Gita is a disease very common among the Tonga people; but still more common among the natives of the Fiji islands, who, froin their warlike habits, are more frequently in the way of it: they adopt, however, a remedy which the Tonga people have borrowed
of them, and consists in the operation of Locolósi, or passing a reed first wetted with saliva into the urethra, so as to occasion a considerable irritation, and discharge of blood; and, if the general spasın is very violent, they make a seton of this passage, by passing down a double thread, looped over the end of the reed, and when it is felt in the perineum they cut down upon it, seize hold of the thread, and withdraw the reed, so that the two ends of the thread hang from the orifice of the uretira, and the doubled part from the artificial opening in the perinænm; the thread is occasionally drawn backwards and forwards, which excites very great pain, and abundant discharge of blood. The latter operation Mr. Mariner has seen performed several times; but only twice for tetanus, arising in both instances from wounds in the foot: in these cases the spasıns, but particularly the convulsive paroxysms, were exceedingly violent, extending to the whole body, neck, face, trunk, and extremities: but in neither case was the jaw permanently locked, though on every accession it was violently closed for a few seconds. A native of the Fiji islands performed one operation, and Hala A'pi A'pi the other: they both happened at Vavaoo, at different times. In either case the disease caine on suddenly, three or four days after the wound was received, which was from an arrow not barbed. The moment the symptoms became evident, tocolosi was performed. In the short space of two hours one of them was greatly relieved, and the other in about six or eight hours. The following day the one on whom Hala A'pi A'pi operated was quite well, and afterwards had no other attack; consequently the thread was withdrawn: but the other on the second day was not quite free froin spasmodic symptoms, and, a paroxysm coming on, the seton was moved frequently, which iu two or three hours gave him great relief, and he afterwards had no other attack: it was thought prudent, however, to keep in the seton till the fourth or fifth day, when it was withdrawn. The effect of this operation was a considerable pain and tumefaction of the penis, but which gradually subsided (in about five or six days): the artificial openings in both cases healed spontaneously, without any difficulty.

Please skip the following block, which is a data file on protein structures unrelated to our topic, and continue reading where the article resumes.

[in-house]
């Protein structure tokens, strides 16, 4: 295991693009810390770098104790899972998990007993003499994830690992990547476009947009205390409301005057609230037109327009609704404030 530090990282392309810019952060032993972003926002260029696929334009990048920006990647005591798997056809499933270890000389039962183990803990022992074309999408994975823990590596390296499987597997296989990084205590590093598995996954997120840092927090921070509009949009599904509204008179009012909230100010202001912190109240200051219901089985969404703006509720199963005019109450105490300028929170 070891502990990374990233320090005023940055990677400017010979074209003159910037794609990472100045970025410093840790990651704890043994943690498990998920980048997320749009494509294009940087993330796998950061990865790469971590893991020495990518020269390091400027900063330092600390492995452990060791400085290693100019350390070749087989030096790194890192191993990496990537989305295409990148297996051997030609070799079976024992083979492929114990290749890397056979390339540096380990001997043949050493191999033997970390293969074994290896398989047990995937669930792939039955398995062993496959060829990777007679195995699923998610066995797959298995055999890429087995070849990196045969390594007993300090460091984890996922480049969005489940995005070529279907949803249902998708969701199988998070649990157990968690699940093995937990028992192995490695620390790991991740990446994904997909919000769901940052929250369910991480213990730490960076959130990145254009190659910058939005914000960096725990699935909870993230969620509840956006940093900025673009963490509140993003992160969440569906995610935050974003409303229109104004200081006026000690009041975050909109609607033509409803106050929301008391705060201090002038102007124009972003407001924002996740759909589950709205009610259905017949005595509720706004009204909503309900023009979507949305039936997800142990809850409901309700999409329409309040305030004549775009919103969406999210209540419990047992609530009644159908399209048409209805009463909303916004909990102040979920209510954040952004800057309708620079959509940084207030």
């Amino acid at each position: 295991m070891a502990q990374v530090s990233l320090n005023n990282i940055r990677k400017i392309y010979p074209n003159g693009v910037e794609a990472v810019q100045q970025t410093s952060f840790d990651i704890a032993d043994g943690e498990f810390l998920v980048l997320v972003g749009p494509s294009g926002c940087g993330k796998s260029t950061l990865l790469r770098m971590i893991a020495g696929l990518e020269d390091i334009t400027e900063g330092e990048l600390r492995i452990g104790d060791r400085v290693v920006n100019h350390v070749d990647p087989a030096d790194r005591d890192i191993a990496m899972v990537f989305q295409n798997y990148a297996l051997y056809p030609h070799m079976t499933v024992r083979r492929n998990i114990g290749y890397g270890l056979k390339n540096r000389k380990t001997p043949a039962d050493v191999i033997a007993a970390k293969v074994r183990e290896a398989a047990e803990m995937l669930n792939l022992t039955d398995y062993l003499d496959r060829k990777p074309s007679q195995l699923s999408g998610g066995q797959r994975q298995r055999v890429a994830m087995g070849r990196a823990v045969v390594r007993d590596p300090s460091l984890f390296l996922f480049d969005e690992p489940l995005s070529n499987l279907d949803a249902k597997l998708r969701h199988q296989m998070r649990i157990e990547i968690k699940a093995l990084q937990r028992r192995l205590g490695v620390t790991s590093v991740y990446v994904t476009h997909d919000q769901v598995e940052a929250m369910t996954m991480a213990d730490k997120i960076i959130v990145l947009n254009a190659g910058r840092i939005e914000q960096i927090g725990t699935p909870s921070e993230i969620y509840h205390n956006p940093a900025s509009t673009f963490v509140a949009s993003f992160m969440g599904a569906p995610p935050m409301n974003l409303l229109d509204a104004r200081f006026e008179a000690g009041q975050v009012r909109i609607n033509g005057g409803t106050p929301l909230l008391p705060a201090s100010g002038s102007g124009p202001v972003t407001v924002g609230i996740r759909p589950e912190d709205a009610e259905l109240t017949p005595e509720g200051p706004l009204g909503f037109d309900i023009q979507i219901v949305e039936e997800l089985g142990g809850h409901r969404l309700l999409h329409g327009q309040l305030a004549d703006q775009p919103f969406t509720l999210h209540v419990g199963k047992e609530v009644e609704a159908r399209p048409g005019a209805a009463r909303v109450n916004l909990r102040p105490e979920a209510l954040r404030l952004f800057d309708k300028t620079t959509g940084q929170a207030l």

These are the only two cases of tetanus in which this operation was performed that Mr. Mariner can speak of with certainty, having been an eyewitness of them. He heard of several others at the Hapai islands, at the island of Tonga, &c. some of which were equally for tunate. From what he has heard and seen of the success of this operation at the Tonga islands, he is disposed to believe that about three or four in ten recover by the aid of it. The Fiji islanders, however, speak of the happy effects of this singular mode of cure with much more confidence than the natives of Tonga; but, as they claim the merit of the discovery, they are probably rather too profuse in praise of it.
Tetanus is not the only disease for the cure of which the operation of tocolósi is performed: it is adopted also in cases of wounds in the abdomen, upon the mistaken notion that any extravasated blood in the cavity of the abdomen is capable of passing off by the discharge from the urethra, Mr. Mariner saw the operation per